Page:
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Effects of Changes in Executive Compensation – In the Light of the Financial Crisis

Fiehn, Sara LU and Struck, Henriette LU (2010) NEKM03 20101
Department of Economics
Abstract (Swedish)
Executive compensation is one of the most widely discussed topics since the latest economic turmoil. Shortly after the S&P 500 decreased by almost 50 percent in fall 2008, 70 percent of the 200 largest corporations in the United States reported changes in compensation packages for their executives. This study gives the reader an empirical insight into the stock market reaction following the announcement of these changes. Applying the event study methodology we analyzed 69 corporations and the corresponding stock price movements around the announcement date. The results show that the market does not react significantly on the announcement of changes in executive compensation. Shareholders do not seem to perceive these adjustments as... (More)
Executive compensation is one of the most widely discussed topics since the latest economic turmoil. Shortly after the S&P 500 decreased by almost 50 percent in fall 2008, 70 percent of the 200 largest corporations in the United States reported changes in compensation packages for their executives. This study gives the reader an empirical insight into the stock market reaction following the announcement of these changes. Applying the event study methodology we analyzed 69 corporations and the corresponding stock price movements around the announcement date. The results show that the market does not react significantly on the announcement of changes in executive compensation. Shareholders do not seem to perceive these adjustments as fundamental and do not seem to expect an additional increase in the firm´s future value following the change. Nevertheless the study identifies that a decrease in short-term incentives is perceived as negative by the market. This reaction is oppositional to the public discussion which suggests that short-term incentives should be limited. The paper provides an indebt analysis of the difference in market reaction following short- and long-term incentive changes. Furthermore the results substantiate that companies with a poor past performance and profitability react stronger upon the announcement of changes in executive compensation. (Less)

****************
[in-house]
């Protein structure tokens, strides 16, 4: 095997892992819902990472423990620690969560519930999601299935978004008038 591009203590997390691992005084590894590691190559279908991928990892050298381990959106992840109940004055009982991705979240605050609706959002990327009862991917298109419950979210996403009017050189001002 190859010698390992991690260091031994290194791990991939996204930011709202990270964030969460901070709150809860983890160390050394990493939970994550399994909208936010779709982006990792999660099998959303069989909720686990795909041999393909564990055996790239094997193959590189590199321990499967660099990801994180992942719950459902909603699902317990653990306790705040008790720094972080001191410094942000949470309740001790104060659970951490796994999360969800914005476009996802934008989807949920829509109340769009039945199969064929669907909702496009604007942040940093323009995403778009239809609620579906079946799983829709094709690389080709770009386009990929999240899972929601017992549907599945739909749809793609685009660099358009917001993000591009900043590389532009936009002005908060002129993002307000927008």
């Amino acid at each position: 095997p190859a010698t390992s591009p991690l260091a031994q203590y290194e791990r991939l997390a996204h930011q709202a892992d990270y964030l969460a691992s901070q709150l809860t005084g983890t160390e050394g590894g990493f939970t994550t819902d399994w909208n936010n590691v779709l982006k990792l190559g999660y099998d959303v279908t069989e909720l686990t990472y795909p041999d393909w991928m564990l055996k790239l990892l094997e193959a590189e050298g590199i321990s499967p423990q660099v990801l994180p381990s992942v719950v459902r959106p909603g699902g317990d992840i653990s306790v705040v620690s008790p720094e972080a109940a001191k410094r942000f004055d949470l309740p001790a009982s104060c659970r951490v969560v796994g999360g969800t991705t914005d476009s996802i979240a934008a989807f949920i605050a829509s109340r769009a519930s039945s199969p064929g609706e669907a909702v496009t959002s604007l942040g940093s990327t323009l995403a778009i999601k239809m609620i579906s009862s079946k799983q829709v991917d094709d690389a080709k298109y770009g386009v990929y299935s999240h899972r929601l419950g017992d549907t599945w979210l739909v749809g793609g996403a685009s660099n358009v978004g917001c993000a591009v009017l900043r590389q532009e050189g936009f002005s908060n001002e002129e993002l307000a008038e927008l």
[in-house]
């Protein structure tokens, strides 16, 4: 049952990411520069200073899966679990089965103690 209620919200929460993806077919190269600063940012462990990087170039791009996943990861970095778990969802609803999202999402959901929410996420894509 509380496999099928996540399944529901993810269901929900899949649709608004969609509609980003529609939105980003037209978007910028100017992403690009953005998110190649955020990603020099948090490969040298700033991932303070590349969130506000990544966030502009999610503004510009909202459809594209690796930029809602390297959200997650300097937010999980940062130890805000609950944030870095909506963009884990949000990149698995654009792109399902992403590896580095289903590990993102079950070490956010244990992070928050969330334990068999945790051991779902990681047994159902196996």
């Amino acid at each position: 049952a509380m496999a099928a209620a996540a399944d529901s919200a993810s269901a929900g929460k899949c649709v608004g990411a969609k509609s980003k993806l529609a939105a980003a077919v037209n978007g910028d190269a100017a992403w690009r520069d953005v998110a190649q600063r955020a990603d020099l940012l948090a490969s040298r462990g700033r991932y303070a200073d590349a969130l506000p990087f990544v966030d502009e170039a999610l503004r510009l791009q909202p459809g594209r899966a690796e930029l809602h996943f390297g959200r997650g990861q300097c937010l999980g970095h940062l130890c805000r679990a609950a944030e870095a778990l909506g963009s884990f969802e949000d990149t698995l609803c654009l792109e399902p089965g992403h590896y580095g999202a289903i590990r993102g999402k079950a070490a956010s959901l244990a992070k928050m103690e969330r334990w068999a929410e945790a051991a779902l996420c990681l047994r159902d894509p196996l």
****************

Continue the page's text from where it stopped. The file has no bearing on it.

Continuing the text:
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author
Fiehn, Sara LU and Struck, Henriette LU
supervisor
organization
course
NEKM03 20101
year
type
H1 - Master's Degree (One Year)
subject
keywords
Executive Compensation, Market Reaction, Financial Crises, Agency Problems, Event Study
language
English
id
1623119
date added to LUP
2010-06-23 10:52:04
date last changed
2010-06-23 10:52:04
@misc{1623119,
  abstract     = {Executive compensation is one of the most widely discussed topics since the latest economic turmoil. Shortly after the S&P 500 decreased by almost 50 percent in fall 2008, 70 percent of the 200 largest corporations in the United States reported changes in compensation packages for their executives. This study gives the reader an empirical insight into the stock market reaction following the announcement of these changes. Applying the event study methodology we analyzed 69 corporations and the corresponding stock price movements around the announcement date. The results show that the market does not react significantly on the announcement of changes in executive compensation. Shareholders do not seem to perceive these adjustments as fundamental and do not seem to expect an additional increase in the firm´s future value following the change. Nevertheless the study identifies that a decrease in short-term incentives is perceived as negative by the market. This reaction is oppositional to the public discussion which suggests that short-term incentives should be limited. The paper provides an indebt analysis of the difference in market reaction following short- and long-term incentive changes. Furthermore the results substantiate that companies with a poor past performance and profitability react stronger upon the announcement of changes in executive compensation.},
  author       = {Fiehn, Sara and Struck, Henriette},
  keyword      = {Executive Compensation,Market Reaction,Financial Crises,Agency Problems,Event Study},
  language     = {eng},
  note         = {Student Paper},
  title        = {Effects of Changes in Executive Compensation – In the Light of the Financial Crisis},
  year         = {2010},
}